​HESWALL GOLF CLUB

Heswall Golf Club is five miles from Bromborough and has also staged its centenary. The original course was designed by Jack Morris. the professional at Hoylake. The Club’s founders were an enlightened lot and declared that, “One of the objects of the Club is the abolition of golfing widows in the district.”

Many holes have changed over the years but you will experience a fine course played in two halves: eleven holes by the clubhouse, and the other seven down by the banks of the Dee estuary, which ensure some excellent views throughout your round.

There are some really good par threes, one very long par five along the shoreline, and, in my view, two wonderful par fours on the 13th and 15th holes. I played recently with their Centenary Captain, Judge John Roberts, a fine player with his own style, a sort of thumping motion as the club approaches the ball, then a sort of whang! after the assault. Idiosyncratic but highly effective.

Heswall is a fine, testing course, and with the number of trees it boasts it is hard to believe one is so close to the sea. After the round a few beers on the terrace are recommended. The elevation gives you a great view of the course, the estuary and then onto the Welsh hills, quite, quite marvellous. But do ask to go upstairs as the view is even better.

Many say that Heswall has one of the finest balconies in golf. I would not disagree.

​CALDY GOLF CLUB

Caldy Golf Club is but five miles north of Heswall and another course in two sections. The first centres on the clubhouse on park land terrain, with ten glorious holes running through the woods to secluded greens. The other eight are on the cliffs above the estuary of the River Dee.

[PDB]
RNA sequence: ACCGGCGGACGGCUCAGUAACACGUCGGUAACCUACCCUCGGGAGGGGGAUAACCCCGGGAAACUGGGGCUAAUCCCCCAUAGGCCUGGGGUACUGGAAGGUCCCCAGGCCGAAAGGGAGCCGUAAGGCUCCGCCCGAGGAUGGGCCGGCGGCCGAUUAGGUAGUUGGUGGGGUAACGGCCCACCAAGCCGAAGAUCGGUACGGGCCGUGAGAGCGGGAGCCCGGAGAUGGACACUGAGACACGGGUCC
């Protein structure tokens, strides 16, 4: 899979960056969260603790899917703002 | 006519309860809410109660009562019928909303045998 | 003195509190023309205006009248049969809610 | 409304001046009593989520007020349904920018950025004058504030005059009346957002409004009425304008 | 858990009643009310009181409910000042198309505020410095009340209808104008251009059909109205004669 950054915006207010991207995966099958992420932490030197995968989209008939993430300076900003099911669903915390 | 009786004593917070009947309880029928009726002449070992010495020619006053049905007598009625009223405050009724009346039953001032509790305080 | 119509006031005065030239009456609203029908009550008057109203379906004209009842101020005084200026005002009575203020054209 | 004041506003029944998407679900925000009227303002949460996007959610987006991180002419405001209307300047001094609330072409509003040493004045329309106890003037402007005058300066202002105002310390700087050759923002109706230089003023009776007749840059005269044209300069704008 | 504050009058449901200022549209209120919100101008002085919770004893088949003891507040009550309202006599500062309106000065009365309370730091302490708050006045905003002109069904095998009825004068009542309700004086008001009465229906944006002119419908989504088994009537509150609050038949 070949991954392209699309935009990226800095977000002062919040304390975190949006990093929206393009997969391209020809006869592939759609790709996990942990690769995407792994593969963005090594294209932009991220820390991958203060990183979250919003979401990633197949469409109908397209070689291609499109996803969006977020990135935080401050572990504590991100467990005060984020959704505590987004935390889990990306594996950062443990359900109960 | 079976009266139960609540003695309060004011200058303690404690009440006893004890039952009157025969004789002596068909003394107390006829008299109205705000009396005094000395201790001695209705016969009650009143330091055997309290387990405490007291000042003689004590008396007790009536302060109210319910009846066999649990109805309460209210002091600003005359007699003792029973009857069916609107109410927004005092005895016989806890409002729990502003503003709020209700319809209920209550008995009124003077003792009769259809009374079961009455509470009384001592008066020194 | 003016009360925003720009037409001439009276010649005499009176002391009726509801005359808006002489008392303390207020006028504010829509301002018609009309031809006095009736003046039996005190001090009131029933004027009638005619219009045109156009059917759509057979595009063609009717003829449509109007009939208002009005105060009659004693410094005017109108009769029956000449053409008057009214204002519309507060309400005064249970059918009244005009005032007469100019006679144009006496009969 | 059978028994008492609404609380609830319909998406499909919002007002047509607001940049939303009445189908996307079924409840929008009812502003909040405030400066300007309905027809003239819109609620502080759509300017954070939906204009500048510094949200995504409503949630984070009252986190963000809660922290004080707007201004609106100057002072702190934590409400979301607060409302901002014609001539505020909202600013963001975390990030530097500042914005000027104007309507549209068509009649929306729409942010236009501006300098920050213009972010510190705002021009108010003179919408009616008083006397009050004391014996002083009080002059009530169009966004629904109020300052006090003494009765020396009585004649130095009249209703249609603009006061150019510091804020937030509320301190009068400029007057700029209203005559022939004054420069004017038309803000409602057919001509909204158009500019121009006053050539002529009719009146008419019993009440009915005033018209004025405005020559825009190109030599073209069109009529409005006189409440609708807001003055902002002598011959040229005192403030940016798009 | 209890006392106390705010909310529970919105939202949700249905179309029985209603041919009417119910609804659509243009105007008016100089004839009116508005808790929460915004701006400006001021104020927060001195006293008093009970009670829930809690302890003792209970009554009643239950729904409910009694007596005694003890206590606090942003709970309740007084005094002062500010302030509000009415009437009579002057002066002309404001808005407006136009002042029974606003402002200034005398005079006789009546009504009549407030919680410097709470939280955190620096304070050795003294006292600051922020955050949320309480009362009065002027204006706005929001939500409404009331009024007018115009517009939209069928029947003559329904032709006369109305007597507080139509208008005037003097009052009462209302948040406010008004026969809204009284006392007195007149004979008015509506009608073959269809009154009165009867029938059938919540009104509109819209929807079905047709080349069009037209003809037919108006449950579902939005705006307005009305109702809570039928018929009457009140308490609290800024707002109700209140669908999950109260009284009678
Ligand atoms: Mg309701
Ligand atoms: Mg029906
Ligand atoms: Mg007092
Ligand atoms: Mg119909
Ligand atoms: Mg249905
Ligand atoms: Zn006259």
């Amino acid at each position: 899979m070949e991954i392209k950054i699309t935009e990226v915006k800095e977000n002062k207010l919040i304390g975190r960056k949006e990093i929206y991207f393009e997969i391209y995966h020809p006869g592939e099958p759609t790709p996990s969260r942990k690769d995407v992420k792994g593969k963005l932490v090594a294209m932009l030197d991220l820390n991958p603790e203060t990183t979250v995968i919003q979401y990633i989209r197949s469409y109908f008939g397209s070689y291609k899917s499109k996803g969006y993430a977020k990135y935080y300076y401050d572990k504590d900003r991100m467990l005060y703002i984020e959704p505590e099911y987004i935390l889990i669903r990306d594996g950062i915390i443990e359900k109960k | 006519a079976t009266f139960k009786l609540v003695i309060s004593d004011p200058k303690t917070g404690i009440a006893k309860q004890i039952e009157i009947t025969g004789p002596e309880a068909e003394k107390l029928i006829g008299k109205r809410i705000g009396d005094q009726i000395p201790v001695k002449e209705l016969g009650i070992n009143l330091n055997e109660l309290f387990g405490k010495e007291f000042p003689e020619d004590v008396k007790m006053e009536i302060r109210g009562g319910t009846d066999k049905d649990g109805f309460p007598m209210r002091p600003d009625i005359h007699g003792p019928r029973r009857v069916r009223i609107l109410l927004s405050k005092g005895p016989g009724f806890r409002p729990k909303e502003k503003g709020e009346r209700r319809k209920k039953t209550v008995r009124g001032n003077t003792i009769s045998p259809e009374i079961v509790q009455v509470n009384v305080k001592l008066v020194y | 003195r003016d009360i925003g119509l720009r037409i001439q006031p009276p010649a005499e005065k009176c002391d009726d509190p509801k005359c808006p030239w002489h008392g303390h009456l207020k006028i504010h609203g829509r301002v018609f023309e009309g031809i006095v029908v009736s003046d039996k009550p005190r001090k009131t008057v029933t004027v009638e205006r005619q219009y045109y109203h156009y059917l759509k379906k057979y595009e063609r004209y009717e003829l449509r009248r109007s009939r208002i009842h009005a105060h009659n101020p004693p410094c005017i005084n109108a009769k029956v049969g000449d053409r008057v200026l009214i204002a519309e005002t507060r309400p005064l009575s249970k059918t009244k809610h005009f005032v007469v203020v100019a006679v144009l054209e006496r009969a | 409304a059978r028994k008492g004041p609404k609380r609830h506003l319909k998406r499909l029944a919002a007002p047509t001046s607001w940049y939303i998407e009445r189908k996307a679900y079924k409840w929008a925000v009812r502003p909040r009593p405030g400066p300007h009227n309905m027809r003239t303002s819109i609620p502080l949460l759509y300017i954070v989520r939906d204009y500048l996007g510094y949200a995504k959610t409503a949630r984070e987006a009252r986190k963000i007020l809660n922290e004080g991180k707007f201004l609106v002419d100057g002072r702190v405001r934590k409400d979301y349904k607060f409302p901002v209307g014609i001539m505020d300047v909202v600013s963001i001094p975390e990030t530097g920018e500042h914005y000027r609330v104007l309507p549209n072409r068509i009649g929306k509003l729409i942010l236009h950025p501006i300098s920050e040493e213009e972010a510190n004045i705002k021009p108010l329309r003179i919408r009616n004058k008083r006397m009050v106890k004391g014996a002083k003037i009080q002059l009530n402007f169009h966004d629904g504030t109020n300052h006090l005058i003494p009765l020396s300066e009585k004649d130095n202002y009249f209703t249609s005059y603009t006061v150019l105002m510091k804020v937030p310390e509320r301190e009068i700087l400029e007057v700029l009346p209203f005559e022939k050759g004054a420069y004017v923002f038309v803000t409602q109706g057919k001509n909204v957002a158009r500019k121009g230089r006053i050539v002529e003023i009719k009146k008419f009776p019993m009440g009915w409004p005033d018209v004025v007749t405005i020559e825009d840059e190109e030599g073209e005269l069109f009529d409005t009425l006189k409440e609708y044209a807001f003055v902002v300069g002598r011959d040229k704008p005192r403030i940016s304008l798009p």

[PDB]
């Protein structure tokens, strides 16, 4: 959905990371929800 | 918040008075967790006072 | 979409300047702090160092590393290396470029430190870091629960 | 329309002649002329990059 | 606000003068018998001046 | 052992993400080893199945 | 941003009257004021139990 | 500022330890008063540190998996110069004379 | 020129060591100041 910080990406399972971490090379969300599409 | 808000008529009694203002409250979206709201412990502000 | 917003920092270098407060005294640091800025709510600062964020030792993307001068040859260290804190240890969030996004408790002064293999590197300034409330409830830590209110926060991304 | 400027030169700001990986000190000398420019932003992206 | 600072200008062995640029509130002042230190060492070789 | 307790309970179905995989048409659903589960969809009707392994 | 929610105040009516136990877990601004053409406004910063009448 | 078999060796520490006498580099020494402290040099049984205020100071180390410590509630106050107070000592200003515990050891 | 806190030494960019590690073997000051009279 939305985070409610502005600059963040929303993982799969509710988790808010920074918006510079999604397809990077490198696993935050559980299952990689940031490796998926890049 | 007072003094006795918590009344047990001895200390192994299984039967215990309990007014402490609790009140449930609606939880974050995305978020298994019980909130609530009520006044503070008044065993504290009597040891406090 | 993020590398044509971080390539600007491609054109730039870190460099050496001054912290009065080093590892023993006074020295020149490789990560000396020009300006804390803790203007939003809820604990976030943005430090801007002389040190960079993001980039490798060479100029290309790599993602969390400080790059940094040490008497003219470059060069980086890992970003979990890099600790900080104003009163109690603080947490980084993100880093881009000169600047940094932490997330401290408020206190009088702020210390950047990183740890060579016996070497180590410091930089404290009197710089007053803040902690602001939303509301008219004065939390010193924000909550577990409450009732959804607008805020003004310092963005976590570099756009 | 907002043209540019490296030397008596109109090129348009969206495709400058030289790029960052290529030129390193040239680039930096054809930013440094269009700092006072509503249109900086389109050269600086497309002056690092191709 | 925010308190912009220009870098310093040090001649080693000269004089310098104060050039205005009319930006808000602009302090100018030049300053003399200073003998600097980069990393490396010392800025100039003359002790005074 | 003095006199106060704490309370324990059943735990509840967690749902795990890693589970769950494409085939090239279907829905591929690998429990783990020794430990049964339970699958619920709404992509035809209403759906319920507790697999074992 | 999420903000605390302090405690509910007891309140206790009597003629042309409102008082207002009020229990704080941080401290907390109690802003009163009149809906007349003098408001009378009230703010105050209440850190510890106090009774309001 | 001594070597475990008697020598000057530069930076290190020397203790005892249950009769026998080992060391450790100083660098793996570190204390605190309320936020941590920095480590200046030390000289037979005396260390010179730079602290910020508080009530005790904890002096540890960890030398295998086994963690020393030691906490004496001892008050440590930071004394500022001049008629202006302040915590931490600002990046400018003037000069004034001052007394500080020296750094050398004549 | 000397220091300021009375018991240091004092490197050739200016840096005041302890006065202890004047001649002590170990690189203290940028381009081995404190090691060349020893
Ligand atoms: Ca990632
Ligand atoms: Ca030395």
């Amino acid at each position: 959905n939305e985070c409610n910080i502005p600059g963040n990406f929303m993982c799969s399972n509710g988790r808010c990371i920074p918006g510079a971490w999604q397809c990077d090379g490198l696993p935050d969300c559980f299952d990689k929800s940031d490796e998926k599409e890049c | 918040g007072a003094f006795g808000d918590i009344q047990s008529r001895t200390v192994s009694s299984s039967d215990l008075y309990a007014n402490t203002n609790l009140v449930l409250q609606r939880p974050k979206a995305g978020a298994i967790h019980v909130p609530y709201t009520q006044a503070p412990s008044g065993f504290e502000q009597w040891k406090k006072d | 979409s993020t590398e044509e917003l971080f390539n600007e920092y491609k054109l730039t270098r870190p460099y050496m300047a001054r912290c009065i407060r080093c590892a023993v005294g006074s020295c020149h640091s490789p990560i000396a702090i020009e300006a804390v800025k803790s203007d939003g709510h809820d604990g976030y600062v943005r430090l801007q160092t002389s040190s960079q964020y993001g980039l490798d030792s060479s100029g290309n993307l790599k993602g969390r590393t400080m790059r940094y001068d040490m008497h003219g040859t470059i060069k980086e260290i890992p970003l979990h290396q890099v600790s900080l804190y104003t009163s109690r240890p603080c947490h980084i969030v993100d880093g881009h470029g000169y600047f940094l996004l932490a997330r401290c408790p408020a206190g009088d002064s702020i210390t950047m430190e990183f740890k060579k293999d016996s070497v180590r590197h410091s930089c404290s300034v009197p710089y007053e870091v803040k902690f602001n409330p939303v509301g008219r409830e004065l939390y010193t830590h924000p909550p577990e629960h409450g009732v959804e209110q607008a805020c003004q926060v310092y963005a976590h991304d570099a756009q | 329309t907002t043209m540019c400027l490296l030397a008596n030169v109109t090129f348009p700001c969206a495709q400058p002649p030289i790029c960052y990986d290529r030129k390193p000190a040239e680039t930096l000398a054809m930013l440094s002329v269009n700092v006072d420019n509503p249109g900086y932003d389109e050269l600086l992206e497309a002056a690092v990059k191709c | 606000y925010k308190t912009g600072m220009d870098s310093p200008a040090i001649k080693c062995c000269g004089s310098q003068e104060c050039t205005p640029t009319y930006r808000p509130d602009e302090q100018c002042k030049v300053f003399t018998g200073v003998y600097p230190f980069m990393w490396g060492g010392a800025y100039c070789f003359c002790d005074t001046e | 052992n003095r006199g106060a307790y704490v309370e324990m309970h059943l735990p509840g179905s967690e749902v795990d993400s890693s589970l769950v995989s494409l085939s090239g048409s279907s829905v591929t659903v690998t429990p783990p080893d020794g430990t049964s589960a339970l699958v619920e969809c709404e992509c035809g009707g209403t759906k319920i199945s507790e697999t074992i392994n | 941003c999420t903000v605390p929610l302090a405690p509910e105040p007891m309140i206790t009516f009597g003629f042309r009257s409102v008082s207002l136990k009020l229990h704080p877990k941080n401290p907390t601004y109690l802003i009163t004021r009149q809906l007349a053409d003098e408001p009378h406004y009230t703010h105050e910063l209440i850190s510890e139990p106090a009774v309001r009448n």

The first nine hole course of 1907 was designed by Jack Morris who was obviously rather busy in those days. The course as it is played now owes much to the redesign supervised by James Braid in 1930. It was 25 years after its founding that Caldy gained its first bar for the sale of intoxicating liquors. In my experience they have subsequently more than compensated for this delay.

Playing the course there are quite spectacular views across to Wales and further round you will see Hilbre Island. When the tide is in and the yachts are in full sail as the tide laps up to the shoreline beneath a clear blue sky you are in a calm and peaceful setting.

There are some fine holes, including the 6th with the name Donga. This is a local word for a pathway that runs in front of the green and was used in days gone by to transport goods to ships that moored nearby. It is now turfed and makes a great feature that you have to carry to make your par safely.

When you return over the Wirral Way, a footpath that takes in most of the west of the Wirral, you play the last eight holes around the clubhouse. What a contrast to the views from the cliffs over the Dee - the parkland surroundings make you feel you could be anywhere in leafy England.

If you would like to know more about Wirral golf, including green fees, and discover places to stay and dine and non-golfing things to do while you are here, visit the website of England’s Golf Coast - englandsgolfcoast.com
 
On behalf of Royal Liverpool Golf Club I wish you happy golfing in Wirral.